Words You Should Never Use On Your CV

Discussion in 'Get The Job' started by AlexLielacher, Feb 10, 2016.

  1. AlexLielacher

    AlexLielacher Resident Professional

    As I have discussed in my recent post titled How Bankers Really Look At Your CV most hiring managers will only give your CV about 20 seconds when they are scrolling through the initial batch of CVs. Having said that, before your CV even arrives on the hiring manager’s desk it is first screened by a graduate recruiter in the human resource department.

    Graduate recruiters will generally look at your CV in a bit more detail. Therefore, make sure your CV is well formatted, clear and concise in communicating your strengths and, also, does not contain the following ‘cringe worthy’ words, which have the tendency to regularly show up on CVs and cover letters and are almost guaranteed to make the HR person roll their eyes.

    According to a recent survey you should never use the following words on your CV:

    - best of breed (Seriously, who would ever use that to describe themselves?)
    - go-getter (Ok, so you complete what you are asked to do. Awesome!)
    - think outside of the box (As opposed to you being only an ‘inside-the-box’ thinker? Great job!)
    - synergy (In my personal opinion the worst word anyone can ever use, as it has been massively over-used in the past.)
    - go-to person (Ok, so you answered a few questions that people asked you. Nice.)
    - thought leadership (You just graduated and you are a thought leader? Really?)
    - value add (Anyone who does not add value should not be employed anywhere, ever.)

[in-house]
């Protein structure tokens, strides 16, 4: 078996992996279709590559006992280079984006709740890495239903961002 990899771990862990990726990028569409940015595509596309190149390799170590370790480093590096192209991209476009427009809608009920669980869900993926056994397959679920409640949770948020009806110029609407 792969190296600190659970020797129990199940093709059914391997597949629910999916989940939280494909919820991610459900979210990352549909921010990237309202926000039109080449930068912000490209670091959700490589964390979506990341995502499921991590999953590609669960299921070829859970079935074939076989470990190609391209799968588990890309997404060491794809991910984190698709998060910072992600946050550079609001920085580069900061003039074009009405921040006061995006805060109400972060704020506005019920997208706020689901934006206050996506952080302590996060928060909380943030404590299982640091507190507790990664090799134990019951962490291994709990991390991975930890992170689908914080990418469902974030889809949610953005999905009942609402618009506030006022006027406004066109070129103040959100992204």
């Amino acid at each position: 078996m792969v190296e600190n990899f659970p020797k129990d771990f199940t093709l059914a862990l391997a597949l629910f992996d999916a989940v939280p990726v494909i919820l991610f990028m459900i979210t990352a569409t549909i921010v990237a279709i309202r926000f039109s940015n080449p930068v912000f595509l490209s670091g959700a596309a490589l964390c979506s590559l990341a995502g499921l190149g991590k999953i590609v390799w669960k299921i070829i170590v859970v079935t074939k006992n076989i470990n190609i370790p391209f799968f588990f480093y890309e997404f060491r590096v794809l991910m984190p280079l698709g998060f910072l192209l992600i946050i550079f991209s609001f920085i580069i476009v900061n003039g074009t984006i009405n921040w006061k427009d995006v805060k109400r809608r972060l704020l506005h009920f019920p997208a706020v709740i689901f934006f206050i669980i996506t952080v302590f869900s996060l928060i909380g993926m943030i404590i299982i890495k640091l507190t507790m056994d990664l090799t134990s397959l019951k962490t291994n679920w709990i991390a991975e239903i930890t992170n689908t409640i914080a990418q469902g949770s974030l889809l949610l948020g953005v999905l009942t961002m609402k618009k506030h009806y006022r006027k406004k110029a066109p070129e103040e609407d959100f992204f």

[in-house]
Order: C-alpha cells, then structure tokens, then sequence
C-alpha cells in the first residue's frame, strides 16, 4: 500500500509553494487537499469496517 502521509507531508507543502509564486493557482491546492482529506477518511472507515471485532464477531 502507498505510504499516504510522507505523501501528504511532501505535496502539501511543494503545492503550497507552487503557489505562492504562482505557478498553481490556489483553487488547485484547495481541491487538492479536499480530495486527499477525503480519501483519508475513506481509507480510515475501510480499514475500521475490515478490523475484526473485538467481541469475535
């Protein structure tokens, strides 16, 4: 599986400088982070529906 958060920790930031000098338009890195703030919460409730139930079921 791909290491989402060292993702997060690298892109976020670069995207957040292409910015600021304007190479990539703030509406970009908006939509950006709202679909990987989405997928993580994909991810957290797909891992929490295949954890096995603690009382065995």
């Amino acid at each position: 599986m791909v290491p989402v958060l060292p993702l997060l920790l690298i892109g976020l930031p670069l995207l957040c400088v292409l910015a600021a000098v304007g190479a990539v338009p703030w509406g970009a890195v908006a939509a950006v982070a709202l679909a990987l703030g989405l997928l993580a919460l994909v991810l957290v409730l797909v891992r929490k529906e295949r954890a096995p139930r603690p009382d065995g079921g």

- results-driven (As opposed to not giving a sh*t about results?)
    - team player (Ok, so you can play with others? Great! Oh wait, that’s EVERYONE.)
    - bottom-line
    - hard worker
    - strategic thinker
    - dynamic
    - self-motivated
    - detail-oriented
    - proactively
    - track record

    The issue with describing yourself, in general, is that you would never say something negative about yourself in a job application. This in turn means that any words you use to describe yourself are effectively meaningless.

    Instead, what you want to do is to describe what you have achieved, learned and what skills you have developed while at university, in societies you have been a member of and/or during previous your work experience. Recruiters want to know what projects you have worked on and what you have accomplished, and how that relates to the job that you are applying for. The way to do that is to use verbs and not adjectives. Great examples of words recruiters want to see would be managed, completed, created, mentored, trained, achieved, improved, negotiated, increased, etc.

    When it comes to writing your CV always make sure you clearly and concisely communicate why you are an excellent candidate and why you are better than other candidates with a very similar educational background.
  2. T77

    T77 Revered Member

    Second this. This is a bit unrelated, but do NOT list current affairs or any shit like that as an interest, unless you want the person looking at your CV die a bit inside.
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